architecture

Helmut Jahn, one of American architecture's most celebrated figures, dies age 81

Updated 10th May 2021
Architect Helmut Jahn died aged 81 years old in a cycling accident Saturday.
Credit: Andreas Müller/VISUM/Redux
Helmut Jahn, one of American architecture's most celebrated figures, dies age 81
Written by Oscar Holland, CNNMegan C. Hills, CNN
Helmut Jahn, the architect behind some of America's best-known buildings, has died in a bicycle accident aged 81.
The German-American designer, whose high-profile projects include Liberty Place in Philadelphia and Terminal 1 at Chicago's O'Hare International Airport, was involved in a collision with two vehicles Saturday, according to Cameron Hills Police Department in Illinois. He was pronounced dead at the scene.
Born in Germany in 1940, Jahn arrived in the US in the mid-1960s to study under the modernist master Ludwig Mies van der Rohe at the Illinois Institute of Technology (IIT). In 1967, he joined architecture firm C. F. Murphy Associates, which he would later take full ownership of, before renaming it Murphy/Jahn and then simply Jahn.
One Liberty Place in Philadelphia, Pennsylvania, pictured in 2015.
One Liberty Place in Philadelphia, Pennsylvania, pictured in 2015. Credit: Bill McCay/Getty Images
Jahn's buildings often celebrated their frames and structural elements, rather than hiding them away behind tidy facades. But while his often-complex amalgamations of glass of steel marked a notable departure from the modernism of his early teacher, Mies, he was similarly deferential to history and context in his embrace of high-tech engineering.
Jahn's early career saw him working on various large-scale public and civic buildings, from the imposing Kemper Arena in Kansas City to the Michigan City Public Library in Indiana. But it was his work in Chicago, his adopted home city, that established his reputation as one of America's great contemporary architects.
In particular, his State of Illinois Center, completed in 1985 and better known as the James R. Thompson Center, became one of his most enduring designs. With its sloped glass facade and towering open atrium, the 17-story structure not only became one of downtown Chicago's most recognizable buildings, but a bold architectural expression of transparency and open government.
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However, Jahn's best-known -- or certainly his most widely-used -- creation, was his 500,000-square-foot Terminal 1 building at Chicago's O'Hare International Airport. Most memorably, he masterminded an iconic pedestrian tunnel linking two concourses and photogenically illuminated in neon by Canadian artist Michael Hayden.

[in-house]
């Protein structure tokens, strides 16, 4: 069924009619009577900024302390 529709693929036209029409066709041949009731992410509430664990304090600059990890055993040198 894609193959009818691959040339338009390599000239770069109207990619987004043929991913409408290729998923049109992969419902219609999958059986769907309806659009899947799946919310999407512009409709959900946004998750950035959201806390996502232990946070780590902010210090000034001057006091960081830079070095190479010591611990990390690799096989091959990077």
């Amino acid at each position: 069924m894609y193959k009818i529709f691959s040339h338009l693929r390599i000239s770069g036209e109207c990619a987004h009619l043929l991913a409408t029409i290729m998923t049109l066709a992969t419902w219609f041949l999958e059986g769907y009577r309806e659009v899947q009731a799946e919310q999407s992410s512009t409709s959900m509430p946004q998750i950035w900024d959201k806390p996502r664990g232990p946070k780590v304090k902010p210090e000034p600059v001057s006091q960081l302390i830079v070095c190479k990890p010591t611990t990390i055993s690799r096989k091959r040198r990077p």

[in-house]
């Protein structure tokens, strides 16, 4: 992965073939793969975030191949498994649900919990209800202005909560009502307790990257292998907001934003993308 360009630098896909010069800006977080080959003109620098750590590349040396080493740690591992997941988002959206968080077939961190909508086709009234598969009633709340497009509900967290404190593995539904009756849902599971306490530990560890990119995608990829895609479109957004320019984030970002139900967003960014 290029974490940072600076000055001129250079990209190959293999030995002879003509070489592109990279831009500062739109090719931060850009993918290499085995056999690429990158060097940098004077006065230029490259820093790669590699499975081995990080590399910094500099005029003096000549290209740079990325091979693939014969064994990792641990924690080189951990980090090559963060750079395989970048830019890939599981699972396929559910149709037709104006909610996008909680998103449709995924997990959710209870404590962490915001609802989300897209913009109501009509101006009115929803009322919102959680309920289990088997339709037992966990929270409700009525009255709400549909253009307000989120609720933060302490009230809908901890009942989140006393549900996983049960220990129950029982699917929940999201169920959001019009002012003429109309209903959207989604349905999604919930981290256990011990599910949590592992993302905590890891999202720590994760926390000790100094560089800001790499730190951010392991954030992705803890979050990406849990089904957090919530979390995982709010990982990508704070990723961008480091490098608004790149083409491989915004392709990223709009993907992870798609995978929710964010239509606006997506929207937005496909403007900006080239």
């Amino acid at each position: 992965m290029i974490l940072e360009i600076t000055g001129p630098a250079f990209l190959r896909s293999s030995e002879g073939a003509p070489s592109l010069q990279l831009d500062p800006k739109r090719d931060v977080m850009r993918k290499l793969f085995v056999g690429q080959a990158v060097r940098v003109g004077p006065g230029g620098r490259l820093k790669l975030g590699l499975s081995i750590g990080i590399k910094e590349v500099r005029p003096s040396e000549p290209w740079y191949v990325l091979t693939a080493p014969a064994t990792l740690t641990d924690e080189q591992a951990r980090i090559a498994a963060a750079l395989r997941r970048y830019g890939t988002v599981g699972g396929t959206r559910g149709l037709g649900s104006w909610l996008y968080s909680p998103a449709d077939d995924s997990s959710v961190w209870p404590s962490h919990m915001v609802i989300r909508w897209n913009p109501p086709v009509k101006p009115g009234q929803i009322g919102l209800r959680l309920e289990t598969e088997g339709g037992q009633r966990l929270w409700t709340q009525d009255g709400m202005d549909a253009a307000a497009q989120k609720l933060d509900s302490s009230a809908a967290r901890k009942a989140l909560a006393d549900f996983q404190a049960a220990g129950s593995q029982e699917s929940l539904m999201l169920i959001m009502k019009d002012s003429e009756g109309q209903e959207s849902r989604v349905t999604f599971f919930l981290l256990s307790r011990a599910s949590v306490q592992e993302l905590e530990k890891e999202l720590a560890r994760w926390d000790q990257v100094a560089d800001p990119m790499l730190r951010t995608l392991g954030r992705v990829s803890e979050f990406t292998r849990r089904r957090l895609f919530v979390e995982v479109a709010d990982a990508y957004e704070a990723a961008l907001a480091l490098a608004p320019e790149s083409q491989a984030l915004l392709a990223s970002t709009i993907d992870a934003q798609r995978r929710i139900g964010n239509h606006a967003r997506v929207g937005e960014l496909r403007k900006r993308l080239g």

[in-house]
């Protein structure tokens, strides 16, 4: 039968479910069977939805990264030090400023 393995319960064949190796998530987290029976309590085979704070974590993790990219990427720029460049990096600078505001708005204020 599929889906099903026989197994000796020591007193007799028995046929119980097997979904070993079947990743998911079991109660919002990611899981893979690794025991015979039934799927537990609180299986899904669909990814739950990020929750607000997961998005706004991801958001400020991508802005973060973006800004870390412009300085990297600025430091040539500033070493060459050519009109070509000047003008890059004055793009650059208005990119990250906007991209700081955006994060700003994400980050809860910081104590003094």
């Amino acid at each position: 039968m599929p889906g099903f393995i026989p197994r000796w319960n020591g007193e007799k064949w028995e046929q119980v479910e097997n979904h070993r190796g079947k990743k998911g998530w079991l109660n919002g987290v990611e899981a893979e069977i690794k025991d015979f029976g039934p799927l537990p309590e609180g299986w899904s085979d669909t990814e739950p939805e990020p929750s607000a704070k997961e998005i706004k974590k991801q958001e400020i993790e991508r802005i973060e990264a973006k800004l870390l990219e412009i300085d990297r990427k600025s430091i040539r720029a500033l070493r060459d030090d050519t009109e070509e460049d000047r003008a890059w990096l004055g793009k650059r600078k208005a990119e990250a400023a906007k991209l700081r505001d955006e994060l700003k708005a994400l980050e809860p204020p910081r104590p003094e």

Also renowned for high-rises, Jahn redefined Philadelphia's skyline with his "Neo-Deco" One Liberty Place towers, which put a bold contemporary spin on the Chrysler building. Jahn also worked internationally, completing major projects on four different continents, from the Sony Center in Berlin to Bangkok's Suvarnabhumi Airport.
Though regarded as a key figure in the postmodernism movement, he opted for simpler, cleaner forms in his later career. Buildings such as the Cosmopolitan Twarda in Warsaw, completed in 2013, and 50 West Street building in Lower Manhattan both demonstrated a more understated approach to skyscraper design.
Helmut Jahn's striking Sony Center in Berlin, Germany.
Helmut Jahn's striking Sony Center in Berlin, Germany. Credit: Zeitort/ullstein bild/Getty Images
In 1991, Jahn was named alongside the late César Pelli as one of the "Ten Most Influential Living American Architects" by the American Institute of Architects. He also held various teaching posts through his career, including at the University of Illinois Chicago, Harvard University, Yale University and IIT, according to a profile on his firm's website.
As news of Jahn's death emerged on the weekend, tributes began flowing in from Chicago residents and the architecture world. A number of social media users posted images of themselves inside the rainbow-colored tunnel at O'Hare International in remembrance of its late creator.
Chicago's mayor, Lori Lightfoot, praised Jahn as one of the city's "most inventive" architects, adding that "his impact on the city -- from the skyline to the O'Hare tunnel -- will never be forgotten."
The University of Chicago, where Jahn completed a striking glass-domed library in 2011, meanwhile tweeted that the architect had left "an enduring impact" on its campus.
Top image: Helmut Jahn picture in Munich, Germany, in 2012.